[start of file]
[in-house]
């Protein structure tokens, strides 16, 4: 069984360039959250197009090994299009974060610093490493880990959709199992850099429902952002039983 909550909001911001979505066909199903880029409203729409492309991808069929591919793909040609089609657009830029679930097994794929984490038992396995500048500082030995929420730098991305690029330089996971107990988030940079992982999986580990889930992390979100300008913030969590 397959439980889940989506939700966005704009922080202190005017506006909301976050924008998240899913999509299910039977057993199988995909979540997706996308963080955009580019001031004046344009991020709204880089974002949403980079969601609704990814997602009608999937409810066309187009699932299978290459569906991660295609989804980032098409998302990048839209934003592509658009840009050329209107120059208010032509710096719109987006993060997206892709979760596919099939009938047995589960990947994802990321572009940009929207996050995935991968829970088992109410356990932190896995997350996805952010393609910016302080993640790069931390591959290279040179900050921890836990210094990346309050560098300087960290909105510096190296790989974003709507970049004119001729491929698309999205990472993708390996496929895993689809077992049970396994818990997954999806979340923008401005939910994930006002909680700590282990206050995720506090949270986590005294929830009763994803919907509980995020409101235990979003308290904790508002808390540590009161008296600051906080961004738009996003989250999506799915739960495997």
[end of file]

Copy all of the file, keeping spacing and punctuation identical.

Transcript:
[in-house]
């Protein structure tokens, strides 16, 4: 069984360039959250197009090994299009974060610093490493880990959709199992850099429902952002039983 909550909001911001979505066909199903880029409203729409492309991808069929591919793909040609089609657009830029679930097994794929984490038992396995500048500082030995929420730098991305690029330089996971107990988030940079992982999986580990889930992390979100300008913030969590 397959439980889940989506939700966005704009922080202190005017506006909301976050924008998240899913999509299910039977057993199988995909979540997706996308963080955009580019001031004046344009991020709204880089974002949403980079969601609704990814997602009608999937409810066309187009699932299978290459569906991660295609989804980032098409998302990048839209934003592509658009840009050329209107120059208010032509710096719109987006993060997206892709979760596919099939009938047995589960990947994802990321572009940009929207996050995935991968829970088992109410356990932190896995997350996805952010393609910016302080993640790069931390591959290279040179900050921890836990210094990346309050560098300087960290909105510096190296790989974003709507970049004119001729491929698309999205990472993708390996496929895993689809077992049970396994818990997954999806979340923008401005939910994930006002909680700590282990206050995720506090949270986590005294929830009763994803919907509980995020409101235990979003308290904790508002808390540590009161008296600051906080961004738009996003989250999506799915739960495997």